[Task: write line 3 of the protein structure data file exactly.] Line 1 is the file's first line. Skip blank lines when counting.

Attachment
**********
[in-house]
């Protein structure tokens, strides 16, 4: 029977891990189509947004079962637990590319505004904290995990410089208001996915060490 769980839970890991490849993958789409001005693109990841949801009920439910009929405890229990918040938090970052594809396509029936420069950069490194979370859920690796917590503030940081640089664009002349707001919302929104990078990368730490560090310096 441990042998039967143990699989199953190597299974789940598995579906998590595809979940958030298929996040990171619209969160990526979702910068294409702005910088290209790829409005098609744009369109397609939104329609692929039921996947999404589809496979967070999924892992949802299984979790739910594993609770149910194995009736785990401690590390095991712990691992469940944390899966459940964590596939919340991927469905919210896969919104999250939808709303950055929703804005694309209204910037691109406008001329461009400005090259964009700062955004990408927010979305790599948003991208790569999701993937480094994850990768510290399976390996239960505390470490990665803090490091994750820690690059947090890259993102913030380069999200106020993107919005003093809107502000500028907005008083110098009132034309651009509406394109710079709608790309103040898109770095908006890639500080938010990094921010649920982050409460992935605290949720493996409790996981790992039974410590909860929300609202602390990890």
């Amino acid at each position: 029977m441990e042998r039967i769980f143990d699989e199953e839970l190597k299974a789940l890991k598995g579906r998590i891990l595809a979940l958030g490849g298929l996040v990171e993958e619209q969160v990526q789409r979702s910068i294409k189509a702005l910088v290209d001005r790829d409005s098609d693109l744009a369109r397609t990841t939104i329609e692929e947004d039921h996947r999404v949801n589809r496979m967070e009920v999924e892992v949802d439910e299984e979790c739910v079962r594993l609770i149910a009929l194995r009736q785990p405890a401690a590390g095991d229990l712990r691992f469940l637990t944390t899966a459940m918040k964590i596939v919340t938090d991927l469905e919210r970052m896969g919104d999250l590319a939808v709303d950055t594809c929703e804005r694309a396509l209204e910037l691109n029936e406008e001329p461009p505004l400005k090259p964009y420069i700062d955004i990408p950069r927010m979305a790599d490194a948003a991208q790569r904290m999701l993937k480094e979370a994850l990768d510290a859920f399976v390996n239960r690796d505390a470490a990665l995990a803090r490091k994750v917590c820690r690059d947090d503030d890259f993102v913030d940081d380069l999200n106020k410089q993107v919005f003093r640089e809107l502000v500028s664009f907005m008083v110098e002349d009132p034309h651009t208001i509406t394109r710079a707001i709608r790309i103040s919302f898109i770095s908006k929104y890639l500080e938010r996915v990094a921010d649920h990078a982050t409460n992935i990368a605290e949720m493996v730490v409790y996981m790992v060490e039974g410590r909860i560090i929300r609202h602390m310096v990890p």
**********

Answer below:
């Amino acid at each position: 029977m441990e042998r039967i769980f143990d699989e199953e839970l190597k299974a789940l890991k598995g579906r998590i891990l595809a979940l958030g490849g298929l996040v990171e993958e619209q969160v990526q789409r979702s910068i294409k189509a702005l910088v290209d001005r790829d409005s098609d693109l744009a369109r397609t990841t939104i329609e692929e947004d039921h996947r999404v949801n589809r496979m967070e009920v999924e892992v949802d439910e299984e979790c739910v079962r594993l609770i149910a009929l194995r009736q785990p405890a401690a590390g095991d229990l712990r691992f469940l637990t944390t899966a459940m918040k964590i596939v919340t938090d991927l469905e919210r970052m896969g919104d999250l590319a939808v709303d950055t594809c929703e804005r694309a396509l209204e910037l691109n029936e406008e001329p461009p505004l400005k090259p964009y420069i700062d955004i990408p950069r927010m979305a790599d490194a948003a991208q790569r904290m999701l993937k480094e979370a994850l990768d510290a859920f399976v390996n239960r690796d505390a470490a990665l995990a803090r490091k994750v917590c820690r690059d947090d503030d890259f993102v913030d940081d380069l999200n106020k410089q993107v919005f003093r640089e809107l502000v500028s664009f907005m008083v110098e002349d009132p034309h651009t208001i509406t394109r710079a707001i709608r790309i103040s919302f898109i770095s908006k929104y890639l500080e938010r996915v990094a921010d649920h990078a982050t409460n992935i990368a605290e949720m493996v730490v409790y996981m790992v060490e039974g410590r909860i560090i929300r609202h602390m310096v990890p």